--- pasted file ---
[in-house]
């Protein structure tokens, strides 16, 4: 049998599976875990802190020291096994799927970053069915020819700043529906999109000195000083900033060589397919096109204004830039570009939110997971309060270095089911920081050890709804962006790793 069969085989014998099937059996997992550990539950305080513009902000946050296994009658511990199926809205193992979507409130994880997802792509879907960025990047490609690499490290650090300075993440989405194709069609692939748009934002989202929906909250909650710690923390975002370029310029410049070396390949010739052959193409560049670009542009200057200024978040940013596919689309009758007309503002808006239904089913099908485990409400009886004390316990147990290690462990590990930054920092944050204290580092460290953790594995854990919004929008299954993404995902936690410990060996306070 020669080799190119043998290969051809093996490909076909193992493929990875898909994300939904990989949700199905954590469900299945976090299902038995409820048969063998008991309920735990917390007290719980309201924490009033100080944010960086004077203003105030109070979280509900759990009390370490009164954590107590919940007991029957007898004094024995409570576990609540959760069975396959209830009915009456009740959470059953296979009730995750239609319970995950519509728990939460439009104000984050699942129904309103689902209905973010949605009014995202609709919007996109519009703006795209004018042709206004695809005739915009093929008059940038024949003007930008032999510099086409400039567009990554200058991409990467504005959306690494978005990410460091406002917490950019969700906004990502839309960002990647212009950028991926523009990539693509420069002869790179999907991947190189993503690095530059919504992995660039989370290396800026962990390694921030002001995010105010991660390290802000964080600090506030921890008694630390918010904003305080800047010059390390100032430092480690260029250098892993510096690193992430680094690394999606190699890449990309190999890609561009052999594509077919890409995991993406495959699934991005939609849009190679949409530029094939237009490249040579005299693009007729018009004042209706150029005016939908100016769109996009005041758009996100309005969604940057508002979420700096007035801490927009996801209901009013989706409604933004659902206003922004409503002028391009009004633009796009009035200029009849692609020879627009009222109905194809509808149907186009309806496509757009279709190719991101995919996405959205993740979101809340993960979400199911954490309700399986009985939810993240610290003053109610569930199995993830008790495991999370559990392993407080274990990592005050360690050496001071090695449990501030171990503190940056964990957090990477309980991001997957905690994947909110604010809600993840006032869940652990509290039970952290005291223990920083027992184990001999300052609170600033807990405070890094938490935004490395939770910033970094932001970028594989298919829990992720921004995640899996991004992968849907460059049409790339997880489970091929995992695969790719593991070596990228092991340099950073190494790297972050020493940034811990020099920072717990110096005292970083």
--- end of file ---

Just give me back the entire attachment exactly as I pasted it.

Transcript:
[in-house]
């Protein structure tokens, strides 16, 4: 049998599976875990802190020291096994799927970053069915020819700043529906999109000195000083900033060589397919096109204004830039570009939110997971309060270095089911920081050890709804962006790793 069969085989014998099937059996997992550990539950305080513009902000946050296994009658511990199926809205193992979507409130994880997802792509879907960025990047490609690499490290650090300075993440989405194709069609692939748009934002989202929906909250909650710690923390975002370029310029410049070396390949010739052959193409560049670009542009200057200024978040940013596919689309009758007309503002808006239904089913099908485990409400009886004390316990147990290690462990590990930054920092944050204290580092460290953790594995854990919004929008299954993404995902936690410990060996306070 020669080799190119043998290969051809093996490909076909193992493929990875898909994300939904990989949700199905954590469900299945976090299902038995409820048969063998008991309920735990917390007290719980309201924490009033100080944010960086004077203003105030109070979280509900759990009390370490009164954590107590919940007991029957007898004094024995409570576990609540959760069975396959209830009915009456009740959470059953296979009730995750239609319970995950519509728990939460439009104000984050699942129904309103689902209905973010949605009014995202609709919007996109519009703006795209004018042709206004695809005739915009093929008059940038024949003007930008032999510099086409400039567009990554200058991409990467504005959306690494978005990410460091406002917490950019969700906004990502839309960002990647212009950028991926523009990539693509420069002869790179999907991947190189993503690095530059919504992995660039989370290396800026962990390694921030002001995010105010991660390290802000964080600090506030921890008694630390918010904003305080800047010059390390100032430092480690260029250098892993510096690193992430680094690394999606190699890449990309190999890609561009052999594509077919890409995991993406495959699934991005939609849009190679949409530029094939237009490249040579005299693009007729018009004042209706150029005016939908100016769109996009005041758009996100309005969604940057508002979420700096007035801490927009996801209901009013989706409604933004659902206003922004409503002028391009009004633009796009009035200029009849692609020879627009009222109905194809509808149907186009309806496509757009279709190719991101995919996405959205993740979101809340993960979400199911954490309700399986009985939810993240610290003053109610569930199995993830008790495991999370559990392993407080274990990592005050360690050496001071090695449990501030171990503190940056964990957090990477309980991001997957905690994947909110604010809600993840006032869940652990509290039970952290005291223990920083027992184990001999300052609170600033807990405070890094938490935004490395939770910033970094932001970028594989298919829990992720921004995640899996991004992968849907460059049409790339997880489970091929995992695969790719593991070596990228092991340099950073190494790297972050020493940034811990020099920072717990110096005292970083």